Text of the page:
After its beginnings as the Swallow Sidecar Company, Jaguar leapt onto the international racing scene in the 1950s, establishing itself as one of the greatest automotive marques in history.
Photos by Larry Nutson
After its beginnings as the Swallow Sidecar Company, Jaguar leapt onto the international racing scene in the 1950s, establishing itself as one of the greatest automotive marques in history. Thanks to the Simeone Museum in Philadelphia, a look at the progression of Jaguar from its beginning through to the 1970s brought us some wonderful images and insights.
Bill Lyons founded the Swallow Sidecar Company, first making sidecars for motorcycles and then car bodies. In the mid-1930s, Lyons decided to build complete cars, initially a sedan, then the SS-90, the 90 referring to a top speed of 90 mph. In 1936 came the SS-100, first with a 2.5-liter engine and later with a 3.5, which enabled the car to top out at 125 mph. Only 116 of the 3.5-L models were made between 1938 and 1940.
Rallying was a popular way to advertise cars and the SS-100 was successful in the Alpine Trials, the Monte Carlo Rally and the Royal Automobile Club Rally.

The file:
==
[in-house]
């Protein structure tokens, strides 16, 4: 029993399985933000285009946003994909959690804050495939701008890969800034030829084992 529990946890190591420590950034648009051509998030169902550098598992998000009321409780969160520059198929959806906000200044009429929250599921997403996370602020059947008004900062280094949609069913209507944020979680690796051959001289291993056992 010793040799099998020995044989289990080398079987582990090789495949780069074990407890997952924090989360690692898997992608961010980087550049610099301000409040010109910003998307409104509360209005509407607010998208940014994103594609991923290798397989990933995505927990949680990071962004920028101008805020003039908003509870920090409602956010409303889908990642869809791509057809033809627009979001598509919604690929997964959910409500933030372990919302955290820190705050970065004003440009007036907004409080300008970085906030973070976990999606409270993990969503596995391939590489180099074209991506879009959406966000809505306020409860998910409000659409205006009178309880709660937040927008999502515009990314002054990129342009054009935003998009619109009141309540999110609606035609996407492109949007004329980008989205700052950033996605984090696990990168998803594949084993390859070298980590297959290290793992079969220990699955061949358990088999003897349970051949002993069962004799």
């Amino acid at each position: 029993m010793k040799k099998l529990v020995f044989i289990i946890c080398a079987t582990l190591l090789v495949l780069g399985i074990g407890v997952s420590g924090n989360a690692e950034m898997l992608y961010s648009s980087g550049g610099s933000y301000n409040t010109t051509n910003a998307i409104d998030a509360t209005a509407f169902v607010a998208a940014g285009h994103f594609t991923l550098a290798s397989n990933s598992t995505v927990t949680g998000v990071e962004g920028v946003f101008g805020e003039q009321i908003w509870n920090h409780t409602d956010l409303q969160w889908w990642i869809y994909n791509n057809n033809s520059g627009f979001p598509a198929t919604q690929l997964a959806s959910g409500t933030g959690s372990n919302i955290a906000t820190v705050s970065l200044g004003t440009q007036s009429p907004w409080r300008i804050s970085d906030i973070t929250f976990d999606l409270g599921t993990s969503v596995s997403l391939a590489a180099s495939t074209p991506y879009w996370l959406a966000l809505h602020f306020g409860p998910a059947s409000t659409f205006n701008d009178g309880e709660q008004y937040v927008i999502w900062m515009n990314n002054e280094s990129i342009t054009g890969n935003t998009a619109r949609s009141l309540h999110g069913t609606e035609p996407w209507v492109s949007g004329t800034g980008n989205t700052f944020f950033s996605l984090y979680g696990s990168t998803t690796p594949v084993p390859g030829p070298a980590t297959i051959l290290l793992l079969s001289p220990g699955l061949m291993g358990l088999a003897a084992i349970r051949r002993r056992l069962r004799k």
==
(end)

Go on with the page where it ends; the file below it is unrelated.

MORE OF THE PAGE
Following World War II, the SS nomenclature was for obvious reasons now inappropriate and the Jaguar brand was born. Of interesting note is that the name change was also due to Coventry, England having been heavily bombed by the German army during WWII.
Rallying gave way to track racing after the war and Jaguar competed in the international racing scene. The basic Jaguar engine continued for many years with dual overhead cams added to provide more horsepower. The C-type was the first production car to have disc brakes. More horsepower to go fast and good brakes to slow quickly before a turn made Jaguar successful on race tracks and the winner of the 1951 and 1953 LeMans race.
Shown in this Eye Candy are a 1938 Jaguar SS-100 3.5-L, which represents the classic pre-WWII rally car; a 1953 C-type that finished third in the 1953 Sebring 12-hour race; a 1956 D-type that also ran at Sebring, finishing third in 1956; and a 1971 XK-E 4.2-L.
Of interesting note for music fans, when the Simeone Museum bought the Jag D-type, the underbidder in the purchase was Mick Jagger of the Rolling Stones who was quite miffed that he “Didn’t get no Satisfaction.”